Make Christmas Ornaments from Toys

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How to Make Christmas Ornaments from Toys - an easy tutorial for creating character ornaments at a fraction of the cost.

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As many families do, we give our kids new Christmas tree ornaments each year. These are designed to be their personal ornaments so that when they leave home someday, they have Christmas-in-a-box to take with them. My mom did this for me and my siblings, too.

One thing that I like to do is choose ornaments that commemorate a milestone or a special interest for the year. It’s fascinating to look through their ornament boxes and see a reflection of how they’ve grown and changed over the years. FishChick5 has quite a few Dora ornaments that she claims she doesn’t like anymore.

Yep, that ship has sailed.

There have been times over the years when buying “the perfect ornament” hasn’t been possible. Either the budget was too tight, the ornament I imagined non-existent, or both.

Sure, buying ornaments at after-Christmas sales is one option, but I’ve found others that work better. I can give the ornament as a gift at Christmas and know for positive that I’ll actually have that gift in hand. After Christmas sales are pretty unpredictable.

The solution I’ve come to on more than one occasion is the same as my alternative to expensive cake toppers


How to Make Christmas Ornaments from Toys - an easy tutorial for creating character ornaments at a fraction of the cost.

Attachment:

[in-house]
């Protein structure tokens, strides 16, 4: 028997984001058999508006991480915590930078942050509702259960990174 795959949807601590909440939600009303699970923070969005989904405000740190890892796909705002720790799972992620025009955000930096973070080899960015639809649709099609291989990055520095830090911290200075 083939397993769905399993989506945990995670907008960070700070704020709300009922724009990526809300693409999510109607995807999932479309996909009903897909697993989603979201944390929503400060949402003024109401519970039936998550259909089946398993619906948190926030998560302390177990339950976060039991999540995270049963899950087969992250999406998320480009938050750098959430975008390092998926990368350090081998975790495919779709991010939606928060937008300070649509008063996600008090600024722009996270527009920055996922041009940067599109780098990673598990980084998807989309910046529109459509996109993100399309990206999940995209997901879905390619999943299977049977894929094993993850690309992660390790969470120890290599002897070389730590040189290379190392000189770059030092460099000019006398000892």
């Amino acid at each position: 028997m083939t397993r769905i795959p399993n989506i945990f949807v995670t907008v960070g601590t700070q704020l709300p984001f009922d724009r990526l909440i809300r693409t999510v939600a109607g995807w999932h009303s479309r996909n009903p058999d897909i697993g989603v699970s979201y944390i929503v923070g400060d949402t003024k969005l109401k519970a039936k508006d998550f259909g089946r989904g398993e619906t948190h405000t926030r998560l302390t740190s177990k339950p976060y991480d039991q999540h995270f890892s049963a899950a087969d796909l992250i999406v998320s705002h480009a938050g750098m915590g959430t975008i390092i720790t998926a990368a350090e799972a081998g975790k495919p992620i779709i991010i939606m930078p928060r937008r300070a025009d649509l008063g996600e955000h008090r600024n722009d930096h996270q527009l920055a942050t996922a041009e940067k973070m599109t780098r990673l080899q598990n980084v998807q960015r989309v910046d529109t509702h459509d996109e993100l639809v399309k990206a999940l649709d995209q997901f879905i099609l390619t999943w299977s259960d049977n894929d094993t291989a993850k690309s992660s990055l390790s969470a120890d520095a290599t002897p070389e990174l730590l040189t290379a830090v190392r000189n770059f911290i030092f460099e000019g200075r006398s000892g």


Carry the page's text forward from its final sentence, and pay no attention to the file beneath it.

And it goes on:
Over the years I’ve turned to toys to close the gap for us between our wallets and expensive character ornaments. Here are three ways that you can easily do the very same thing.

1. Use action figures.

How to Make Christmas Ornaments from Toys - an easy tutorial for creating character ornaments at a fraction of the cost.

Last Christmas I really wanted to get each of the kids a different Avengers ornament, I had a hard time stomaching the price that the movie studio wanted to charge. Instead on a brain storm at Target I settled on a better solution. I found these Avengers action figures for $6.98 a package. I scoured every shelf in sight and talked to two Target associates to make sure that I walked away with the complete collection.

Why yes, yes, I am a Marvel geek.

I bought all nine action figures for about $21. In addition, I bought a picture hanging kit. When I came home with the loot, FishPapa drilled a small hole in the head of each one and screwed in a small dodah (aka screw eye).

The job was done and the kids each had a Marvel ornament for about $2.50 each!

You can do this with any small plastic toy, giving you endless options. I’ve not tried it with Playmobil or Lego, but I’m seriously considering it.

2. Use keychains.

How to Make Christmas Ornaments from Toys - an easy tutorial for creating character ornaments at a fraction of the cost.

The year that we read through all the Harry Potter Books as a family, I wanted to get the kids Harry Potter ornaments. Yeah, right! Instead I hunted on the Lego website for inspiration.

Instead of ornaments, I found minifig keychains of four different Harry Potter characters. Yes! I added a ribbon to each one and voila! Instant tree ornament.

Minifig selection changes fairly often, so keep an eye on the clearance section at for more options.

3. Use stuffed animals.

How to Make Christmas Ornaments from Toys - an easy tutorial for creating character ornaments at a fraction of the cost.

One year the kids and I placed really high in the Chick-Fil-A facebook photo contest. I think we ended up in second or third place. That particular year children weren’t allowed to win prizes, but as a gift, Chick-Fil-A sent them each a little stuffed cow.

Rather than pick up six cows fifty-two times each, I stowed them in their Christmas ornament boxes. These serve as a great memento for the kids that they can nestle in the branches of the tree.